Are the profits posted by oil companies excessive? Should they be taxed up to the hilt, so that Joe Public can see some return on the exorbitant prices paid for petrol?

It’s perhaps not surprising. After all, with oil up there in the $70s, Exxon Mobil has just posted second quarter net income of $10.4 billion. That’s the second highest level ever achieved by an American company. The highest ever level of net income was $10.7b, set six months ago by, yes you guessed it, Exxon Mobil.

Royal Dutch Shell did not do so bad either, it’s net income came in at $7.32bn, a whisker ahead of BP’s $7.27.

There has been talk of late that BP is looking to merge with the Dutch-Anglo oil company. But, yesterday, Shell’s boss van der Veer ‘no commented’ all question posed by the press on that subject.

In fact it’s not all roses at Shell. While profits are impressive, the company was forced to make a $1/2 billion provision for legal action relating to the overstatement in oil reserves.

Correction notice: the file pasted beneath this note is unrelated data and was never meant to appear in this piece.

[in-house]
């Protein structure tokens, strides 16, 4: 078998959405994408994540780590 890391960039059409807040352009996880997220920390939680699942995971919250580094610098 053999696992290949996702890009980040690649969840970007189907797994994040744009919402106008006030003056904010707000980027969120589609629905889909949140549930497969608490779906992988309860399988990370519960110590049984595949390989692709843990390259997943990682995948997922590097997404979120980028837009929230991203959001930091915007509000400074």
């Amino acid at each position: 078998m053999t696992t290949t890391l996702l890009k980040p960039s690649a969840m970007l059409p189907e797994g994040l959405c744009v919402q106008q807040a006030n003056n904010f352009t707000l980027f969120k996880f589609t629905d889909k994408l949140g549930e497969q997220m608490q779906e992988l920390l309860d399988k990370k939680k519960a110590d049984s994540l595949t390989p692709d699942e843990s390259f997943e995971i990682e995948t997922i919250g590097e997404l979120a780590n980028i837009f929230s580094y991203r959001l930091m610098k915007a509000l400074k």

With these massive profits, there is no doubt that calls for a windfall tax will grow. Equally, it could be argued that right now with energy costs rising so fast, the oil giants need profits to fund investment into further oil exploration, and into exploiting other forms of energy.

BP’s Lord Browne recently said he believed there was more oil lurking in the oil sands of Canada than has yet been found throughout the world, ever. But extracting oil from these sources is very expensive, and requires massive initial investment.

With China’s and India’s thirst for oil and other forms of energy growing so fast, the global economy needs more finds, and alternatives to oil. A windfall tax could do little more than penalise us all, in the years ahead. It is clear to us that with record profits, oil firms are likely to be able to make record investment; perhaps the best thing for Joe Public is to let the experts in energy make their decisions without interference, in the hope that Browne and van der Veer use the money to progress the inevitable conversion to renewables. Oil is too useful to burn.

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© Investment & Business News 2013